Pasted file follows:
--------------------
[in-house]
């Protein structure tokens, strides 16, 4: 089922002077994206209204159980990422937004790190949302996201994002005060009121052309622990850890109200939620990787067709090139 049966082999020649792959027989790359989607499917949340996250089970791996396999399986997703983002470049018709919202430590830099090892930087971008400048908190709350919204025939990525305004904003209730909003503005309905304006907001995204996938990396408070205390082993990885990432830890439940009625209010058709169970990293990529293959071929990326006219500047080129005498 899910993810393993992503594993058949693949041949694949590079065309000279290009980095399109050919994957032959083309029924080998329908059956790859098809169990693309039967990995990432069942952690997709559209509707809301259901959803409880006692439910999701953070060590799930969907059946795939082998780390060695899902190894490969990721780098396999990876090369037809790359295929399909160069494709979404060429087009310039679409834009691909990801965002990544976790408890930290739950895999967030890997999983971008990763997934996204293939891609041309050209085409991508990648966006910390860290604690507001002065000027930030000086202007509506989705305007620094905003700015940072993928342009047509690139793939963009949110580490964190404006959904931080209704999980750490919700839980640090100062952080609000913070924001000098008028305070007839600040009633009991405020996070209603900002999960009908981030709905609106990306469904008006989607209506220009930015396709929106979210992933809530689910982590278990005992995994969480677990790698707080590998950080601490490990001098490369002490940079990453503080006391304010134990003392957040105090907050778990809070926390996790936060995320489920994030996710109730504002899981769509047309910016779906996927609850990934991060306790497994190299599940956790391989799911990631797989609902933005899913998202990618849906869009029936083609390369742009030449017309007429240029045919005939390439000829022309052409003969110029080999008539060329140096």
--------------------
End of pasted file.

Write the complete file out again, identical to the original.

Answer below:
[in-house]
């Protein structure tokens, strides 16, 4: 089922002077994206209204159980990422937004790190949302996201994002005060009121052309622990850890109200939620990787067709090139 049966082999020649792959027989790359989607499917949340996250089970791996396999399986997703983002470049018709919202430590830099090892930087971008400048908190709350919204025939990525305004904003209730909003503005309905304006907001995204996938990396408070205390082993990885990432830890439940009625209010058709169970990293990529293959071929990326006219500047080129005498 899910993810393993992503594993058949693949041949694949590079065309000279290009980095399109050919994957032959083309029924080998329908059956790859098809169990693309039967990995990432069942952690997709559209509707809301259901959803409880006692439910999701953070060590799930969907059946795939082998780390060695899902190894490969990721780098396999990876090369037809790359295929399909160069494709979404060429087009310039679409834009691909990801965002990544976790408890930290739950895999967030890997999983971008990763997934996204293939891609041309050209085409991508990648966006910390860290604690507001002065000027930030000086202007509506989705305007620094905003700015940072993928342009047509690139793939963009949110580490964190404006959904931080209704999980750490919700839980640090100062952080609000913070924001000098008028305070007839600040009633009991405020996070209603900002999960009908981030709905609106990306469904008006989607209506220009930015396709929106979210992933809530689910982590278990005992995994969480677990790698707080590998950080601490490990001098490369002490940079990453503080006391304010134990003392957040105090907050778990809070926390996790936060995320489920994030996710109730504002899981769509047309910016779906996927609850990934991060306790497994190299599940956790391989799911990631797989609902933005899913998202990618849906869009029936083609390369742009030449017309007429240029045919005939390439000829022309052409003969110029080999008539060329140096």